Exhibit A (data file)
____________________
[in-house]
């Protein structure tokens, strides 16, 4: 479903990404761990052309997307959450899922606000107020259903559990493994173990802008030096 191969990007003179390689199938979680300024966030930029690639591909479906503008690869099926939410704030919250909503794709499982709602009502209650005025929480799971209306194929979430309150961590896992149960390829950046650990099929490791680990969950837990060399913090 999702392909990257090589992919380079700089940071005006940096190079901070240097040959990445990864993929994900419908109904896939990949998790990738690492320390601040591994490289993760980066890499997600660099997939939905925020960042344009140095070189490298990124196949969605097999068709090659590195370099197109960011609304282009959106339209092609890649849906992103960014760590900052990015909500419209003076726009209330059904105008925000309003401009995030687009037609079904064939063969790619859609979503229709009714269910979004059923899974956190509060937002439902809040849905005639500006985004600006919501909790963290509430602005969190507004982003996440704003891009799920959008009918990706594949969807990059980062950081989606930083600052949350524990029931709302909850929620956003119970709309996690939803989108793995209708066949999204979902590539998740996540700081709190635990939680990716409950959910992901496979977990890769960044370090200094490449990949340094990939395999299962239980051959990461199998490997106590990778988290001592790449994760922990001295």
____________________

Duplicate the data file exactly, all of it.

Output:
[in-house]
């Protein structure tokens, strides 16, 4: 479903990404761990052309997307959450899922606000107020259903559990493994173990802008030096 191969990007003179390689199938979680300024966030930029690639591909479906503008690869099926939410704030919250909503794709499982709602009502209650005025929480799971209306194929979430309150961590896992149960390829950046650990099929490791680990969950837990060399913090 999702392909990257090589992919380079700089940071005006940096190079901070240097040959990445990864993929994900419908109904896939990949998790990738690492320390601040591994490289993760980066890499997600660099997939939905925020960042344009140095070189490298990124196949969605097999068709090659590195370099197109960011609304282009959106339209092609890649849906992103960014760590900052990015909500419209003076726009209330059904105008925000309003401009995030687009037609079904064939063969790619859609979503229709009714269910979004059923899974956190509060937002439902809040849905005639500006985004600006919501909790963290509430602005969190507004982003996440704003891009799920959008009918990706594949969807990059980062950081989606930083600052949350524990029931709302909850929620956003119970709309996690939803989108793995209708066949999204979902590539998740996540700081709190635990939680990716409950959910992901496979977990890769960044370090200094490449990949340094990939395999299962239980051959990461199998490997106590990778988290001592790449994760922990001295």